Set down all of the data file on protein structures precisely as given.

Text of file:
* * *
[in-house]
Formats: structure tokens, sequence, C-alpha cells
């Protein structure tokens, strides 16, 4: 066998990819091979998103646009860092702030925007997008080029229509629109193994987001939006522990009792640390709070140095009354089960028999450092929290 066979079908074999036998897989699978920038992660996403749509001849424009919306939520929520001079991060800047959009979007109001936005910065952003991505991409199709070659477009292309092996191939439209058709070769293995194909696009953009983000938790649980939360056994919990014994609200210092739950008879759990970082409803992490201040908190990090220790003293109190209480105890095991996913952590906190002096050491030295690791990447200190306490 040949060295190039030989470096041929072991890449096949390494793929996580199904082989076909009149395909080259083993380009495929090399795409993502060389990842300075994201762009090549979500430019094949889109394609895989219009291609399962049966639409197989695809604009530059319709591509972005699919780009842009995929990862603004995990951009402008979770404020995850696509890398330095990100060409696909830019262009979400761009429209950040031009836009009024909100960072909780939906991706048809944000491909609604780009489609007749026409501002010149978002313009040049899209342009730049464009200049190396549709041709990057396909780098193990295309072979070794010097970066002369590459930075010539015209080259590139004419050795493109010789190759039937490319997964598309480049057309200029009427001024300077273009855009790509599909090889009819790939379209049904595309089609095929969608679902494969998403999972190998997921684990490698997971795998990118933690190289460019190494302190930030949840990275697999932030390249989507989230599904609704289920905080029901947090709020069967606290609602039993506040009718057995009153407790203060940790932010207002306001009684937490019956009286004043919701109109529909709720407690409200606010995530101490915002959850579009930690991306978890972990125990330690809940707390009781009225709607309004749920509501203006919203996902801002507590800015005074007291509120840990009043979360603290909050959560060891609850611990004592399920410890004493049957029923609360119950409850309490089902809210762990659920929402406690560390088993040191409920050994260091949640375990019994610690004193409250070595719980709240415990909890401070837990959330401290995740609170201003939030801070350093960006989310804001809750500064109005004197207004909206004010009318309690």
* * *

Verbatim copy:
[in-house]
Formats: structure tokens, sequence, C-alpha cells
């Protein structure tokens, strides 16, 4: 066998990819091979998103646009860092702030925007997008080029229509629109193994987001939006522990009792640390709070140095009354089960028999450092929290 066979079908074999036998897989699978920038992660996403749509001849424009919306939520929520001079991060800047959009979007109001936005910065952003991505991409199709070659477009292309092996191939439209058709070769293995194909696009953009983000938790649980939360056994919990014994609200210092739950008879759990970082409803992490201040908190990090220790003293109190209480105890095991996913952590906190002096050491030295690791990447200190306490 040949060295190039030989470096041929072991890449096949390494793929996580199904082989076909009149395909080259083993380009495929090399795409993502060389990842300075994201762009090549979500430019094949889109394609895989219009291609399962049966639409197989695809604009530059319709591509972005699919780009842009995929990862603004995990951009402008979770404020995850696509890398330095990100060409696909830019262009979400761009429209950040031009836009009024909100960072909780939906991706048809944000491909609604780009489609007749026409501002010149978002313009040049899209342009730049464009200049190396549709041709990057396909780098193990295309072979070794010097970066002369590459930075010539015209080259590139004419050795493109010789190759039937490319997964598309480049057309200029009427001024300077273009855009790509599909090889009819790939379209049904595309089609095929969608679902494969998403999972190998997921684990490698997971795998990118933690190289460019190494302190930030949840990275697999932030390249989507989230599904609704289920905080029901947090709020069967606290609602039993506040009718057995009153407790203060940790932010207002306001009684937490019956009286004043919701109109529909709720407690409200606010995530101490915002959850579009930690991306978890972990125990330690809940707390009781009225709607309004749920509501203006919203996902801002507590800015005074007291509120840990009043979360603290909050959560060891609850611990004592399920410890004493049957029923609360119950409850309490089902809210762990659920929402406690560390088993040191409920050994260091949640375990019994610690004193409250070595719980709240415990909890401070837990959330401290995740609170201003939030801070350093960006989310804001809750500064109005004197207004909206004010009318309690």